I'd never learned before why they were in computer science.  We've been in the program together since day one of beginner Java...I guess we are just used to each other, like characters in a Conrad novel.  Anyway, it woke me up, as I say, to have these overdue conversations.  He wanted to study political science or law, but decided comp sci was more promising for job prospects.  Her post-graduation plan is primarily mine: to get a job.  The common theme didn't surprise me, but I had a strange feeling, something like deja vu, to know they had other interests, first choices, if you will.  Just like me - right?

This is my last year of college, and it's troubling me.  I have everything working to my advantage.  I like what I am learning and do not regret the choice.  Still, this past fall and this winter, I keep going under the strong feeling that something isn't right.  Listlessness is normal enough for me...procrastination is not.  Pointless feelings of dissatisfaction are not.

I had dreams before college.  I was going to be a music major.  Then I was going to major in computer science, but write books on the side.  As it turns out, I haven't finished any books since entering college.  But it's worse than that, since I write very little at all, and reading has become a chore.  (That's the real heartbreaker.)

Maybe it's because I've come back full circle to my childhood ambitions, where I wanted to read and learn and do a hundred new things.  The difference today is not even so much a matter of time (I have enough free time), but the list of things I want to do is overwhelming (exponentially greater than 100), and starting something new is so painfully difficult - not because learning is harder (it isn't), but my mind is so cluttered.

* * *

I've been hoping to find some reason or resolution for this post, but I guess this is just one of those journal entries.  ;)  Well, it's high time to sign off and do the assignment.  I haven't given up on 'childhood ambitions'; tomorrow, I'll try extra hard.

Origami T-Rex - WIP

Little sneak-peek of a current origami project.  My family has had this book, Yoshino's Origami Skeleton of Tyrannosaurus Rex, for so long; I attempted it many years ago.  Only now do I actually appreciate large-scale origami models, and find them relaxing!     

Pictured is the head and other "bone" segments scattered around it.  The paper is ex-notebook paper, which I think adds a fun pattern.  I am less sanguine about mounting the finished thing on a stand, but that is the goal.  :)

Monday's meanderings

You might remember this photoset from a year ago.  The first row shows bits and pieces of a "critter pen" simulation assignment.  The source of much grief, happiness, and pride! (And humor, ever after.)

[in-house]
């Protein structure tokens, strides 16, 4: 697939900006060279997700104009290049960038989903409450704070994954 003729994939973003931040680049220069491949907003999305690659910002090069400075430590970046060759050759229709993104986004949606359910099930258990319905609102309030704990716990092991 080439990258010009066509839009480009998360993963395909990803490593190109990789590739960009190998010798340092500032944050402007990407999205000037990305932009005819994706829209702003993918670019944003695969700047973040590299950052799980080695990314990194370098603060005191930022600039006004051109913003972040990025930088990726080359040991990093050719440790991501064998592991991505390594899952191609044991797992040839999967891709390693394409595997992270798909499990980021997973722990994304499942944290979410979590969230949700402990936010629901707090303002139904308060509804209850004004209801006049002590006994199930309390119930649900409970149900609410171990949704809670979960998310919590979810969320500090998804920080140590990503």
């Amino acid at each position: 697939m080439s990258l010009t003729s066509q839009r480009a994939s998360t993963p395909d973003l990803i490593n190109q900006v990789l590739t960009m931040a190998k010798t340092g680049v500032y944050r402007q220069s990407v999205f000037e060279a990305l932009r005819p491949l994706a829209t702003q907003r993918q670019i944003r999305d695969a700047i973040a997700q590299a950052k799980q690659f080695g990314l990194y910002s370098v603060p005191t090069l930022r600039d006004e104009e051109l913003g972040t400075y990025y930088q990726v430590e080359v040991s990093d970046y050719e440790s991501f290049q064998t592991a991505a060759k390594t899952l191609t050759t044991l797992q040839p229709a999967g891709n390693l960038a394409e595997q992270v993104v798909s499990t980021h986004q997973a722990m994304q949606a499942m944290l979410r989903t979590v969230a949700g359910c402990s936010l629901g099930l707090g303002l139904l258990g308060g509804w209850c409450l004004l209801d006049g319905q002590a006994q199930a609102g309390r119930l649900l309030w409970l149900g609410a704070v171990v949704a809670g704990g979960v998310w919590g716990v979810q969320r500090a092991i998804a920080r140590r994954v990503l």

Yesterday morning I was once again, this time intentionally, sitting in a lecture by this same professor, whom I'll call M.  Prof. M.'s classes are both challenging and reasonable.  It might have something to do with his attitude.  He is not lecturing at MIT, but that does not stop him from explaining topics with the clarity and earnestness of a world-class instructor.  I suppose if you go into college with expectations, you expect to have professors like M.  They do exist, if not in great numbers.

My other two classes paled by comparison, yet appear to be manageable, a big relief. 

Between the last two classes, I had my lunch in the humanities building - the most peaceful place to eat.  I sat near the window and by chance happened to see an old acquaintance walking past outside, which, though we didn't get to talk, cheered me up.  Afterwards, I went to the library, a sort of natural destination when I'm tired of sitting. 

The library, particularly the literature stacks, is utterly quiet, the quietest quiet I've ever 'heard.'  I wandered around and found this eye-catching volume:

Then I found my quiet place to sit and read for a bit, though having other things on my mind, I got fidgety.

When I get my own place, I don't mind if the view is gray, as long as I can see a long ways off.

No limit

He heals the brokenhearted
   and binds up their wounds.
He determines the number of the stars
   and calls them each by name.
Great is our Lord and mighty in power;
   His understanding has no limit.

In January air

The sky is 'such a darling blue'; the world is cold, shadowy, and bright.

Recently, I came across a song called "February Air," by Lights.  (She sometimes collaborates with Owl City; beyond that, I am not familiar with her music.)  It is a little too early to be talking about February, but the wistful, wintry melody fits the weather here very well.

I was bored yesterday, so I pulled out a cardboard box from the closet and found a forgotten surprise.  Dad got me this little porcelain doll when he was in Hungary.  I couldn't put her back!

More than ever, I want to read The Brothers Karamazov, especially as part of the 2014 Russian Lit challenge.  It still intimidates me very much.  I think first I'll re-read Dracula, which my sister just got from Barnes & Noble.  Maybe it will help me transition back to the school year, which starts again on Monday (!).  I suppose I will have plenty to tell you next week!